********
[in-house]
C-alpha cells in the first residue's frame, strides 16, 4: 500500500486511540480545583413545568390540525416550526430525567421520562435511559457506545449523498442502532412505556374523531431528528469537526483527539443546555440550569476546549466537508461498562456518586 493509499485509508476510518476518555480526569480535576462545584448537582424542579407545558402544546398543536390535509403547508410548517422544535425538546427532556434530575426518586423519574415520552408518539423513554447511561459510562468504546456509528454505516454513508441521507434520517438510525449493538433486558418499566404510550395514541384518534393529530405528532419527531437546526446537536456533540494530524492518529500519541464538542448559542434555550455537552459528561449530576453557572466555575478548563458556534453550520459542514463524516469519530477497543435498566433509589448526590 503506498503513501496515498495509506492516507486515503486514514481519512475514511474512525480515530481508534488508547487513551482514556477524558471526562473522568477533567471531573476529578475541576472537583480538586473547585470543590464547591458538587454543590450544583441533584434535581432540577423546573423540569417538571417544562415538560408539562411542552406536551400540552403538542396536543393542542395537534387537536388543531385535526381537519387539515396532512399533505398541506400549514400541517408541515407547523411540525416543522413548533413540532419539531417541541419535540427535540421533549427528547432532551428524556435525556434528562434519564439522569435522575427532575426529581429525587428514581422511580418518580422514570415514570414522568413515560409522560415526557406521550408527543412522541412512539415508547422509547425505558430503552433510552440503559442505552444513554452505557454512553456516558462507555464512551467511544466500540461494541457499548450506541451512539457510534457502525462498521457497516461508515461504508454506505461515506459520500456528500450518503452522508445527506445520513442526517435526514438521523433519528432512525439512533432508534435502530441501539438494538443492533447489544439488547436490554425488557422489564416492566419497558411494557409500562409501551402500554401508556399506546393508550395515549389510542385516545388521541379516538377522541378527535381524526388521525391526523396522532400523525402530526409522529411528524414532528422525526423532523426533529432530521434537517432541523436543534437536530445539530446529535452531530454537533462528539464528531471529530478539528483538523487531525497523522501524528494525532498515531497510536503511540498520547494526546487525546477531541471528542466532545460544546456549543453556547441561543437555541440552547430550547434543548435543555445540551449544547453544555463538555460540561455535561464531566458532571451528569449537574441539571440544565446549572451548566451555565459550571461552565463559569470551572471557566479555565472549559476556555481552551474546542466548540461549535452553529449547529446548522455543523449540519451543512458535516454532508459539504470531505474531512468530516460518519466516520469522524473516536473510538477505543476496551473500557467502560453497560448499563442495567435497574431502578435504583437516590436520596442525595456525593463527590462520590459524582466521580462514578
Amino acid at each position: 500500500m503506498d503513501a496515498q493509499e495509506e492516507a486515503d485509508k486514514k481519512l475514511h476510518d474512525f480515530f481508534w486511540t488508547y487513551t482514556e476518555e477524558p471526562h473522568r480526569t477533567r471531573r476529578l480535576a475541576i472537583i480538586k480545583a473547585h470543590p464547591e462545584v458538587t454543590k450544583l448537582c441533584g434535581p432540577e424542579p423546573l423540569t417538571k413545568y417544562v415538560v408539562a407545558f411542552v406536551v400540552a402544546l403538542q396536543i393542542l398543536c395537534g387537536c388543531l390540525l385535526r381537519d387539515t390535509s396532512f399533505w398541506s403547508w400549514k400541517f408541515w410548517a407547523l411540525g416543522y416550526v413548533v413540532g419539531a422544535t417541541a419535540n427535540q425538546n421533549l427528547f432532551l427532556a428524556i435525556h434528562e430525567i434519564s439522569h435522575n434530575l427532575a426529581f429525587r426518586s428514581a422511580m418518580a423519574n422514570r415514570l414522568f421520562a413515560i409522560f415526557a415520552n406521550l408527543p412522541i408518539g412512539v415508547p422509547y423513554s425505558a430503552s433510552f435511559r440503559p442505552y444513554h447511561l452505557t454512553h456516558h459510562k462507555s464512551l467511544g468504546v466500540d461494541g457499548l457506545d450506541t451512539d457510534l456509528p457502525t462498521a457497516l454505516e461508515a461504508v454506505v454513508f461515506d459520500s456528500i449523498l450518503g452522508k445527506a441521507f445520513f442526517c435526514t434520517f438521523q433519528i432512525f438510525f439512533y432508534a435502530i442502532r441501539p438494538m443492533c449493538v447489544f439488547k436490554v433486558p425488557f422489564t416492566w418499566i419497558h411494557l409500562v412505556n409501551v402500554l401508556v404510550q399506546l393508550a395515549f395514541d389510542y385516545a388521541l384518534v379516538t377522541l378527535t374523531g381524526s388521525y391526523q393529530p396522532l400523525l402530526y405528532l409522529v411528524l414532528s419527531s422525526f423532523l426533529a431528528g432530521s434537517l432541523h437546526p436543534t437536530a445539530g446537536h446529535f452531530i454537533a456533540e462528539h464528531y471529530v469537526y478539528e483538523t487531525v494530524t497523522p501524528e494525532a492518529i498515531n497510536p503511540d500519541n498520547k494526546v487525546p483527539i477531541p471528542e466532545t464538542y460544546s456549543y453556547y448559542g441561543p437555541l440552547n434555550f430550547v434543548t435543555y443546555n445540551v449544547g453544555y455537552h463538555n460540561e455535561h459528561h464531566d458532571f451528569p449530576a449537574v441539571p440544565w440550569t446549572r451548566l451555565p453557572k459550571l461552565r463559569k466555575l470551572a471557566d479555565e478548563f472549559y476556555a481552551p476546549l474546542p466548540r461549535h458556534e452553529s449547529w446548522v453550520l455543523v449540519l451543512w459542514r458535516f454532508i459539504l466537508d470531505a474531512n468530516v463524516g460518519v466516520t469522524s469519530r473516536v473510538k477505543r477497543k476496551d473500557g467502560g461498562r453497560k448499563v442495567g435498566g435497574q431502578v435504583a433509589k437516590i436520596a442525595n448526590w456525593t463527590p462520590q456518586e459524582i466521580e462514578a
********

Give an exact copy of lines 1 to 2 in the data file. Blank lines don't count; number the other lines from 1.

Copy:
[in-house]
C-alpha cells in the first residue's frame, strides 16, 4: 500500500486511540480545583413545568390540525416550526430525567421520562435511559457506545449523498442502532412505556374523531431528528469537526483527539443546555440550569476546549466537508461498562456518586 493509499485509508476510518476518555480526569480535576462545584448537582424542579407545558402544546398543536390535509403547508410548517422544535425538546427532556434530575426518586423519574415520552408518539423513554447511561459510562468504546456509528454505516454513508441521507434520517438510525449493538433486558418499566404510550395514541384518534393529530405528532419527531437546526446537536456533540494530524492518529500519541464538542448559542434555550455537552459528561449530576453557572466555575478548563458556534453550520459542514463524516469519530477497543435498566433509589448526590 503506498503513501496515498495509506492516507486515503486514514481519512475514511474512525480515530481508534488508547487513551482514556477524558471526562473522568477533567471531573476529578475541576472537583480538586473547585470543590464547591458538587454543590450544583441533584434535581432540577423546573423540569417538571417544562415538560408539562411542552406536551400540552403538542396536543393542542395537534387537536388543531385535526381537519387539515396532512399533505398541506400549514400541517408541515407547523411540525416543522413548533413540532419539531417541541419535540427535540421533549427528547432532551428524556435525556434528562434519564439522569435522575427532575426529581429525587428514581422511580418518580422514570415514570414522568413515560409522560415526557406521550408527543412522541412512539415508547422509547425505558430503552433510552440503559442505552444513554452505557454512553456516558462507555464512551467511544466500540461494541457499548450506541451512539457510534457502525462498521457497516461508515461504508454506505461515506459520500456528500450518503452522508445527506445520513442526517435526514438521523433519528432512525439512533432508534435502530441501539438494538443492533447489544439488547436490554425488557422489564416492566419497558411494557409500562409501551402500554401508556399506546393508550395515549389510542385516545388521541379516538377522541378527535381524526388521525391526523396522532400523525402530526409522529411528524414532528422525526423532523426533529432530521434537517432541523436543534437536530445539530446529535452531530454537533462528539464528531471529530478539528483538523487531525497523522501524528494525532498515531497510536503511540498520547494526546487525546477531541471528542466532545460544546456549543453556547441561543437555541440552547430550547434543548435543555445540551449544547453544555463538555460540561455535561464531566458532571451528569449537574441539571440544565446549572451548566451555565459550571461552565463559569470551572471557566479555565472549559476556555481552551474546542466548540461549535452553529449547529446548522455543523449540519451543512458535516454532508459539504470531505474531512468530516460518519466516520469522524473516536473510538477505543476496551473500557467502560453497560448499563442495567435497574431502578435504583437516590436520596442525595456525593463527590462520590459524582466521580462514578